In 1981, I went looking for tires on my 1978 LTD II. I would call up tire shops, give them the size tire I was looking for, and they would say, "Oh, you have a Ford LTD II." I can't remember if they actually stated the model year. In 1981, the prices were crazy. My uncle worked for Montgomery Wards in the tire shop, he was able to get me a special deal, buy 3 tires and get one free. My memory was it was $500 for that set of tires, and that was just installed and balanced, no road warranties back then. And those tires were junk, didn't hold up well. I was in college at the time, blew all of the money I saved up working that summer on tires. I didn't pay that much for another set of tires till at least 15 years later.
 

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When I bought my 2016 Colorado, it had the stock GY's on, with about 9K miles. In the first light snow, I was using 4wd just to get moving. They were horrible! I immediately replaced them.

My 2020 has the same tires. I expected to replace them right away, but decided to wait until we had a little snow to see how they would do. They are great!. Good traction for moving and stopping. Predictable. I can easily make a controlled drift in the corners when I want to. I'm really surprised at how well they do. I think I'll keep them for another year.
 

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When I bought my 2016 Colorado, it had the stock GY's on, with about 9K miles. In the first light snow, I was using 4wd just to get moving. They were horrible! I immediately replaced them.

My 2020 has the same tires. I expected to replace them right away, but decided to wait until we had a little snow to see how they would do. They are great!. Good traction for moving and stopping. Predictable. I can easily make a controlled drift in the corners when I want to. I'm really surprised at how well they do. I think I'll keep them for another year.
Good point as not all snow is the same. There is just some snow that even the best winter tires will not grip well in. While other now can be easy to drive in.

Even in rain it depends on the road too. Some have less aggrigate like in South Carolina and Florida and it can be more slick. Or even in So Cal where they get so little rain that when it does there is a lot of oil on the roads.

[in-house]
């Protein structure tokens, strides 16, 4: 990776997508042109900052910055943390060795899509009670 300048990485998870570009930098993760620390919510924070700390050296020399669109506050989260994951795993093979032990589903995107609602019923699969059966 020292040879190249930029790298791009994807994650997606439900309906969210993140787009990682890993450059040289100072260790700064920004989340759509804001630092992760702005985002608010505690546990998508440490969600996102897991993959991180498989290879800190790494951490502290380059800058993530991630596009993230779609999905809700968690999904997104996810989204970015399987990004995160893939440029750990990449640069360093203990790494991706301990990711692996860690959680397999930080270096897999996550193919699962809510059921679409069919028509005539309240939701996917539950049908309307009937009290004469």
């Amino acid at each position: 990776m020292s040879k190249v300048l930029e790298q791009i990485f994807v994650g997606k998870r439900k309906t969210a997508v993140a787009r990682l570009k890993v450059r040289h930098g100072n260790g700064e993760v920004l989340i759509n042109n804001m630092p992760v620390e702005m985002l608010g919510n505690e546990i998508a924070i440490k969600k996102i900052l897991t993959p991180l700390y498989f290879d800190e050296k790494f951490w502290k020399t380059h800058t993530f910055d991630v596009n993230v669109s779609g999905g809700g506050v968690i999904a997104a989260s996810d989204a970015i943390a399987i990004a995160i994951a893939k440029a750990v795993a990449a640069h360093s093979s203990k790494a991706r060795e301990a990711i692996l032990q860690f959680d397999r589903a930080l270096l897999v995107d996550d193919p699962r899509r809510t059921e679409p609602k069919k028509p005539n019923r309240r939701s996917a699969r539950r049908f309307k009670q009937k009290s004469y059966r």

Lots of variables all the way around.
 

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Good point as not all snow is the same. ...
As a Southern boy, I am not overly familiar with snow variety. Usually what we see in my area is snow mixed with sleet and freezing rain. Quickly turns to ice. Of course, the 130+ car pile up in Fort Worth last week was simply an ice event.

Last week around my house, most of the precipitation fell as snow with the temp in the teens. I literally took my portable leaf blower I purchased for camping and kept my windshield clear and even blew off my patio with it. First time I have ever seen that type of snow.

I normally find driving on snow of any type to not be a problem, it is after a few vehicles pack it down, melt it, then it refreezes to a sheet of ice that the problems arise. At that point, I would assume chains or studded tires are your only hope, something I have never done.

I can see where tires will behave differently on different types of snow, just makes the whole tire decision even harder to sort out.
 

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If you grew up with snow it is really not that big of a deal. You learn car control and to space things our a bit. The greatest trouble is when people with bald tires try to drive in the snow and just clog things up for everyone else. I try to go to the back roads as most of those bald tire avoid them back roads.

Not much works on ice. Winter tires are the best for Ice but they skid too. Not as far but they still skid. Studded tires are ok in some cases but they tear up concrete drives and are not worth the trouble anymore.

Chains are ok way off in the mountains. But in most cases in most areas the road crews keep up. If they get behind just take your time and go later or just go slower.

Most people are convinced you can't get anyplace unless you have winter tires FWD or AWD. Well people got around for years with RWD and crappy bias snow tires. Most of todays tires are so much better even the poorest ones to what we had.